Home Coffee companies Single-Serve Coffee Maxwell House...

Maxwell House is launching a 100% compostable coffee pod from plant based materials

Maxwell House is launching a 100% compostable coffee pod – Consumers can now leave zero waste without losing the convenience they love. (CNW Group/Kraft Heinz Canada)

TORONTO, Canada – Canadian icon Maxwell House is launching 100% compostable coffee pods to provide an alternative to the popular single-serve pods.

Made entirely from plant-based materials, all pod components and its inner bag are 100% compostable, plus the outer carton is 100% recyclable, leaving zero waste for the consumer. This helps Canadians reduce waste without sacrificing the convenience of single-serve pods or the rich flavour of Maxwell House coffee they know and love.

“We recognize the significant concern packaging waste presents and we are working collectively at all levels of our operations to explore alternative solutions,” says Nicole Fischer, Head of Sustainability, Kraft Heinz Canada. “Through ongoing collaboration with packaging experts, organizations and coalitions, Kraft Heinz Canada is working towards a circular economy to ensure real measures are taken to reduce single-use plastics and divert food waste from our landfills, limiting harmful impacts to our environment.”

With the launch of Maxwell House 100% compostable coffee pods, waste reduction is at the forefront, with sustainable packaging from beginning to end. It’s a simple one-step process: toss the pod into the compost bin and it will decompose into nutrient rich soil. Leaving zero waste for the consumer, the compostable coffee pods are made of 85% coffee grounds (real, actual coffee) with a paper lid, a coffee filter made from cornstarch and a plant-based compostable ring made from over 20% coffee bean husks.

Certified by the Biodegradable Products Institute, this designation verifies that the compostable coffee pod meets global scientific standards for industrial compostability and is formulated to break down in a period of about seven weeks. Gone are the days of tedious separation of recyclable pod elements, including the removal of the lid, ring, mesh filters and coffee grounds. Further, organization into the correct recycling and composting categories is no longer required.

Dr. Calvin Lakhan, industry expert and leading environmental researcher at Toronto’s York University says, “Both brands and consumers have a critical role to play in driving sustainability forward through innovative technology and developing solutions that balance the demands of modern society with the needs of the planet. By making the switch from traditional single-use plastic pods to compostable pods, we could help reduce plastics by the height of more than 4,000 CN towers annually.”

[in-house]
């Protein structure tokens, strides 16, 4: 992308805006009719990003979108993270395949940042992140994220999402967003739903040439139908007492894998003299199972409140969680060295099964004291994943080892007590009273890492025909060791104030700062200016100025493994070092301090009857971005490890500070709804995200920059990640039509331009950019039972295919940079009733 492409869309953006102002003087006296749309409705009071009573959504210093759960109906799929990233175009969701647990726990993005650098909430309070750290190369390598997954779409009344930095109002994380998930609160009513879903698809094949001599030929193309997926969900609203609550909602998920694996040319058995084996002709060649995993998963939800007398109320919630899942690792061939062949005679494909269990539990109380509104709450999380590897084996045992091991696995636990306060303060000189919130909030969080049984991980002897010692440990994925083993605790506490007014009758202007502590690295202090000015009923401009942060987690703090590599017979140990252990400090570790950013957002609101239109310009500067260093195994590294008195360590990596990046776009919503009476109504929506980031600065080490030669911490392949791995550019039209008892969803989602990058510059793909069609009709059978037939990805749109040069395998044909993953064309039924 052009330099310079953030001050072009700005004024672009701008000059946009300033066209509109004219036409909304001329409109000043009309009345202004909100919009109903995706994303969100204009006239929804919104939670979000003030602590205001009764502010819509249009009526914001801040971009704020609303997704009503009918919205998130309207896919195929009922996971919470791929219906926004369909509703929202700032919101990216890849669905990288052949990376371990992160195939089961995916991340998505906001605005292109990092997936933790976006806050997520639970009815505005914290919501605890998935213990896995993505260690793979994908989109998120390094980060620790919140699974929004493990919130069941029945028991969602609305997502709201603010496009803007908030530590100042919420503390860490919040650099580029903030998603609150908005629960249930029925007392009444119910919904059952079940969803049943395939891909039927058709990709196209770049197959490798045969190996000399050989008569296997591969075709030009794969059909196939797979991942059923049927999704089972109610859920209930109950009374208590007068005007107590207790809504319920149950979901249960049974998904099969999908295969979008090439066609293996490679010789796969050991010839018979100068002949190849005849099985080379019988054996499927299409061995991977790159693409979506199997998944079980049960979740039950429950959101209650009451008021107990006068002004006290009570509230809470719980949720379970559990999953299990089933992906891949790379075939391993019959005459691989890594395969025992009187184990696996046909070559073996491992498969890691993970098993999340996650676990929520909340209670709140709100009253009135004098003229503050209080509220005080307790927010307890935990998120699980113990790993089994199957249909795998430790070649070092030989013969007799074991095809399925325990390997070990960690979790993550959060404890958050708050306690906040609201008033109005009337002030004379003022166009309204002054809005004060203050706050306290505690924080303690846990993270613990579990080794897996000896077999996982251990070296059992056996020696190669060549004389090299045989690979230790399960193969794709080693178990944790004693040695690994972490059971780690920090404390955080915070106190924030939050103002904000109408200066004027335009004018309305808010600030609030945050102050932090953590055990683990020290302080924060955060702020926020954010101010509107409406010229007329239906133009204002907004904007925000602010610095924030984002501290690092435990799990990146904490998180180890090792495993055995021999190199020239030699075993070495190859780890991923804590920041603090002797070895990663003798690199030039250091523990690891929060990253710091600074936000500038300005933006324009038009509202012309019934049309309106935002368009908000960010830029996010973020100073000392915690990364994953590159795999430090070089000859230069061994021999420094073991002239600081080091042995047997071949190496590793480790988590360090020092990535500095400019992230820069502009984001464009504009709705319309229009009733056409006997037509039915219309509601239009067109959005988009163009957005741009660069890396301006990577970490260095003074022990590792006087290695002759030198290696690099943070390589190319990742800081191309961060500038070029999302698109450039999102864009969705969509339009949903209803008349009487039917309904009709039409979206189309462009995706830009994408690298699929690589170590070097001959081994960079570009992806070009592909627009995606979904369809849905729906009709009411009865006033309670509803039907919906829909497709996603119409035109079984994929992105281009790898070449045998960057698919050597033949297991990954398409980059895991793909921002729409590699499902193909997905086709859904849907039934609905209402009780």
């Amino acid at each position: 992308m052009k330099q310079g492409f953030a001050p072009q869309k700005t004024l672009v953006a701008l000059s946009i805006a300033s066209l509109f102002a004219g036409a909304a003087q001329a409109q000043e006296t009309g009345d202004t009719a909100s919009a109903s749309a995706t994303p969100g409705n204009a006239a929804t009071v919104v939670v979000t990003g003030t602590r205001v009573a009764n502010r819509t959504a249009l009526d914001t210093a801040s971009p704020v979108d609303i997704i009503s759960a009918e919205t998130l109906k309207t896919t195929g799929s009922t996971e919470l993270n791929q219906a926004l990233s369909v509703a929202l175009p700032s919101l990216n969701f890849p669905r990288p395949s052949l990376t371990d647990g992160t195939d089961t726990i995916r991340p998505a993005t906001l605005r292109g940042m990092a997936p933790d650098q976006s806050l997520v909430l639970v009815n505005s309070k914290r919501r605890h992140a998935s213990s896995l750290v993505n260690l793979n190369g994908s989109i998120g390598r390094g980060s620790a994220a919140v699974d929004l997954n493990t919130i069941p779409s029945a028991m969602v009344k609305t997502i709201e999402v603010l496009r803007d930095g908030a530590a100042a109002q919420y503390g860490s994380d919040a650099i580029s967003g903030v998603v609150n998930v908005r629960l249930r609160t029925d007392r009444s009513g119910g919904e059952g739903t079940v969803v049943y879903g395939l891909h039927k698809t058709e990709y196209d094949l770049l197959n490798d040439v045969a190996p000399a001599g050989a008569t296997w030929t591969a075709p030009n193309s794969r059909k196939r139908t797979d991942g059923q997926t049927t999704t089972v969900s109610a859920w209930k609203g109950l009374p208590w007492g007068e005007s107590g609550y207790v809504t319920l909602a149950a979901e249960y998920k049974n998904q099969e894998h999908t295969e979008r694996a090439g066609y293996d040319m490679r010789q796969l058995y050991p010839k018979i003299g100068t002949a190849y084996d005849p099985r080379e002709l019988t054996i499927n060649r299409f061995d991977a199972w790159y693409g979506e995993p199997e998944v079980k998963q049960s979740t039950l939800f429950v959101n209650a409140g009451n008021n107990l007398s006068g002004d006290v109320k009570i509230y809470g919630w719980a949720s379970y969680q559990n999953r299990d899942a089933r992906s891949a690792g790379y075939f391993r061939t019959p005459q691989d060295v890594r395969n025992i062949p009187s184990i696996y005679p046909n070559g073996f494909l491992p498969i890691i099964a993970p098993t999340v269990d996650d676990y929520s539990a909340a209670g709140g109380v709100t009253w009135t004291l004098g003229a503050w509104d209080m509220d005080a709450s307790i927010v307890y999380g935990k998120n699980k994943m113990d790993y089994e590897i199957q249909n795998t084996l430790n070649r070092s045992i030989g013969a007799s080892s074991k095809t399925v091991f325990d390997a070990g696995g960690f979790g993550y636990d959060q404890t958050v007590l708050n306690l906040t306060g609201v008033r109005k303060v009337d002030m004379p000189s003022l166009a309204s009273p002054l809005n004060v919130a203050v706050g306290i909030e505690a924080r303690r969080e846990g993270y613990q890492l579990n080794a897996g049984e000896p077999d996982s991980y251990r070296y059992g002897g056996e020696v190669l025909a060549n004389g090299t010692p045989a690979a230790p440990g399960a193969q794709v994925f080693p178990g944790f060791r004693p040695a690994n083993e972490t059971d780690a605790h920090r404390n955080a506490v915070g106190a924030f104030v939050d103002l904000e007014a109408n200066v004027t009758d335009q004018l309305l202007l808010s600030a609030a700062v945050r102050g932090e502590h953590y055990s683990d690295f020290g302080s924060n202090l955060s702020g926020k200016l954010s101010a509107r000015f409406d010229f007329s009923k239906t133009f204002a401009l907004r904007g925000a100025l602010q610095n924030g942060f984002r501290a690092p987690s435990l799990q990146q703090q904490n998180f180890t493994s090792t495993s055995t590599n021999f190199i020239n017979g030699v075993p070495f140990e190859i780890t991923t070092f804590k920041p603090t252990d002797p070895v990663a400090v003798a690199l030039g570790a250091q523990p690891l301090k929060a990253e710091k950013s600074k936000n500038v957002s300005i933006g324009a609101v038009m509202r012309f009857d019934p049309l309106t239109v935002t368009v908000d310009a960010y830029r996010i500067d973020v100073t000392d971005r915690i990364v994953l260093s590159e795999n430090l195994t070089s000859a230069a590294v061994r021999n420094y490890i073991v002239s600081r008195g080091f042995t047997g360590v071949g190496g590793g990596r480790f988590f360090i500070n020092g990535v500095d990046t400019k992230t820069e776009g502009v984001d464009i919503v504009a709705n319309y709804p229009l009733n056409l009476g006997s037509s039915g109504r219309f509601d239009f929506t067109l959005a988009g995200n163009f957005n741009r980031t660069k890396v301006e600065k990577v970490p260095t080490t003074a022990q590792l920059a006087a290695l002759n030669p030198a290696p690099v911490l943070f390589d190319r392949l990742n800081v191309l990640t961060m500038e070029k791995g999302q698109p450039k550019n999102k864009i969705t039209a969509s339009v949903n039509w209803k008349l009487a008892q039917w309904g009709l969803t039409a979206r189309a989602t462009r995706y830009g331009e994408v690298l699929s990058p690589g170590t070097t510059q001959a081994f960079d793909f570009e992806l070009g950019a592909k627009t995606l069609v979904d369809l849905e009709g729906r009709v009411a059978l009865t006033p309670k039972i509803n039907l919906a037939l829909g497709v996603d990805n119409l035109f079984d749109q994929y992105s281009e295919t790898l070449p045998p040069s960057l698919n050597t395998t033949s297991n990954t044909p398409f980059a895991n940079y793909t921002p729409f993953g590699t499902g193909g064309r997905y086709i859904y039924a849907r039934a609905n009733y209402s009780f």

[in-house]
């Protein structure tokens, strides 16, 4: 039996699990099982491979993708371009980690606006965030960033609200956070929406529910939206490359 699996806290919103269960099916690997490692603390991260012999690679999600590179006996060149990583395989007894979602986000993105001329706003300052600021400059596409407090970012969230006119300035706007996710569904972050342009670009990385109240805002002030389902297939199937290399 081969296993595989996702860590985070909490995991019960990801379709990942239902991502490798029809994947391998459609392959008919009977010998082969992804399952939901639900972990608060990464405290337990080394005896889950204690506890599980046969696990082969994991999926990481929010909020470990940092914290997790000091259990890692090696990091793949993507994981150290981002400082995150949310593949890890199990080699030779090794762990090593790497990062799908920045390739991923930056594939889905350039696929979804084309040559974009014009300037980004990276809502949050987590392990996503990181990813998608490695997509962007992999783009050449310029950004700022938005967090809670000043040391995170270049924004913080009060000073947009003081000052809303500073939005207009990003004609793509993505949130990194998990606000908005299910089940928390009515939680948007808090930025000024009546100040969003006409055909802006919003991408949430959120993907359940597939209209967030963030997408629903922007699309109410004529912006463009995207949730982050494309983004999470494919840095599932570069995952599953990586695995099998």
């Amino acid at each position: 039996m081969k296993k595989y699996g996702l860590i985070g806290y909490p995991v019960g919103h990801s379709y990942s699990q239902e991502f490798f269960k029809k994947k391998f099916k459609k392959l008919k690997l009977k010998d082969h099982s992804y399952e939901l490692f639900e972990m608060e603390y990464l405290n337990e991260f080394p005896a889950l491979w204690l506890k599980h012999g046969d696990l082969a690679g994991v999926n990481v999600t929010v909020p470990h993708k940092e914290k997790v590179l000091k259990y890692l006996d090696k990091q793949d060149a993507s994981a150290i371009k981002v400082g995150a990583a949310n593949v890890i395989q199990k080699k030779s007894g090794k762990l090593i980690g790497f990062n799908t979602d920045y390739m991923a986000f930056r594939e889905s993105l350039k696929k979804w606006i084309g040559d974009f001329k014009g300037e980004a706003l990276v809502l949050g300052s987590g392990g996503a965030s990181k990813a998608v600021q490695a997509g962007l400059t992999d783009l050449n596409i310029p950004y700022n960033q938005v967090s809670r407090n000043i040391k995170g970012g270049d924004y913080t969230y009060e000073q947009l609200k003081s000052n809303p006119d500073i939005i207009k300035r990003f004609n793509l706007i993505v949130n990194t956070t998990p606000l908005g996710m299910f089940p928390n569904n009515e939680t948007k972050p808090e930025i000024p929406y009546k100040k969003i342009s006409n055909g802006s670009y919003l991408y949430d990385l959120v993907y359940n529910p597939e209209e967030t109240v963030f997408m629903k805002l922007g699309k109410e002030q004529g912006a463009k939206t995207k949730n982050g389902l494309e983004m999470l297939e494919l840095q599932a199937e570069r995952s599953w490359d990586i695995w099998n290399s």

As a way to showcase the innovation, Maxwell House launched an immersive educational experience to highlight how the pods decompose. Located at stackt market in downtown Toronto, visitors can witness first-hand how the compostable pods break down over the next few weeks in a shipping container filled with 500 lbs. of shredded organic material, such as expired fruits and veggies, and the 100% compostable pods.

By the end of the process, all the pods used to create the experience will break down completely so all that is left is nutrient rich soil. Time lapse assets of the decomposition experience will also be shared with Canadians across social media to demonstrate the reality of the process. To learn more and witness the science behind the pods, visit @MaxwellHouseCA on Instagram, Facebook and Twitter.

The launch will also be supported with a national TV-led campaign spanning digital, social, PR, e-commerce and in-store activations.

Kraft Heinz will be releasing its 2020 Environmental, Social, Governance (ESG) report as part of its corporate citizenship and sustainability efforts in Fall 2020. The report highlights its commitment to sustainability, including the company’s aim to make 100% of packaging recyclable, reusable or compostable by 2025.